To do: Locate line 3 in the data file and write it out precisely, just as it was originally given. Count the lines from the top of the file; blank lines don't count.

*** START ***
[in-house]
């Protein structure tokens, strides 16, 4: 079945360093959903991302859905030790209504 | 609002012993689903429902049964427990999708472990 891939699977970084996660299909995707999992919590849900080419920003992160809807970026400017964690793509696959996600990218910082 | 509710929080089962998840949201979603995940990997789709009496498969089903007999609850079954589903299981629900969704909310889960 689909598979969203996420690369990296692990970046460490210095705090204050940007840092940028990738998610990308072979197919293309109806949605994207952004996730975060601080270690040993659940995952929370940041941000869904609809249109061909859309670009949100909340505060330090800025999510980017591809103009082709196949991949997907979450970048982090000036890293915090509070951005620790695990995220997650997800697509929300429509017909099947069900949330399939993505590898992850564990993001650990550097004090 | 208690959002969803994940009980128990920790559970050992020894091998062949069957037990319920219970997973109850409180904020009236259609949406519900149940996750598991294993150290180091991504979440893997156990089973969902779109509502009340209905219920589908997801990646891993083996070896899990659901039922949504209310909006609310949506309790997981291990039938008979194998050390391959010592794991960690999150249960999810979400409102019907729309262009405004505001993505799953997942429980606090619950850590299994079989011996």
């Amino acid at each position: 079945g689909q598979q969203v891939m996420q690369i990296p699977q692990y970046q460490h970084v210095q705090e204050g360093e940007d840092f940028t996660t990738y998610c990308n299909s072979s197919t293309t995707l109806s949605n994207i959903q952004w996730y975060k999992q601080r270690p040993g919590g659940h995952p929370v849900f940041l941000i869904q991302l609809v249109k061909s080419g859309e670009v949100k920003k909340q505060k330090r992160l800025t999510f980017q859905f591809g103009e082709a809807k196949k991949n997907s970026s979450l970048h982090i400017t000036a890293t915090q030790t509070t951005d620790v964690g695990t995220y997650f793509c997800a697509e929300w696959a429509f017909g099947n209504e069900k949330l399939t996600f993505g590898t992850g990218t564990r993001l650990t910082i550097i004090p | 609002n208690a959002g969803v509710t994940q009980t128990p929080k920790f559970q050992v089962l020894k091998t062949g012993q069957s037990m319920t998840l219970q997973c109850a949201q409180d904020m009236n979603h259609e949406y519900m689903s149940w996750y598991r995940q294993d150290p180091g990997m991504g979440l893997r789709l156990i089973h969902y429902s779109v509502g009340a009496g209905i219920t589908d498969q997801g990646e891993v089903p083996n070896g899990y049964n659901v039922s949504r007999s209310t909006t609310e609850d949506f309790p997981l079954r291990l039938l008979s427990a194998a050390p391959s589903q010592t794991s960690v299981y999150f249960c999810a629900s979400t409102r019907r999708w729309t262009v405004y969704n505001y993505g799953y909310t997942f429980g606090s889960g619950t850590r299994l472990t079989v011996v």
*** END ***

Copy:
């Amino acid at each position: 079945g689909q598979q969203v891939m996420q690369i990296p699977q692990y970046q460490h970084v210095q705090e204050g360093e940007d840092f940028t996660t990738y998610c990308n299909s072979s197919t293309t995707l109806s949605n994207i959903q952004w996730y975060k999992q601080r270690p040993g919590g659940h995952p929370v849900f940041l941000i869904q991302l609809v249109k061909s080419g859309e670009v949100k920003k909340q505060k330090r992160l800025t999510f980017q859905f591809g103009e082709a809807k196949k991949n997907s970026s979450l970048h982090i400017t000036a890293t915090q030790t509070t951005d620790v964690g695990t995220y997650f793509c997800a697509e929300w696959a429509f017909g099947n209504e069900k949330l399939t996600f993505g590898t992850g990218t564990r993001l650990t910082i550097i004090p | 609002n208690a959002g969803v509710t994940q009980t128990p929080k920790f559970q050992v089962l020894k091998t062949g012993q069957s037990m319920t998840l219970q997973c109850a949201q409180d904020m009236n979603h259609e949406y519900m689903s149940w996750y598991r995940q294993d150290p180091g990997m991504g979440l893997r789709l156990i089973h969902y429902s779109v509502g009340a009496g209905i219920t589908d498969q997801g990646e891993v089903p083996n070896g899990y049964n659901v039922s949504r007999s209310t909006t609310e609850d949506f309790p997981l079954r291990l039938l008979s427990a194998a050390p391959s589903q010592t794991s960690v299981y999150f249960c999810a629900s979400t409102r019907r999708w729309t262009v405004y969704n505001y993505g799953y909310t997942f429980g606090s889960g619950t850590r299994l472990t079989v011996v």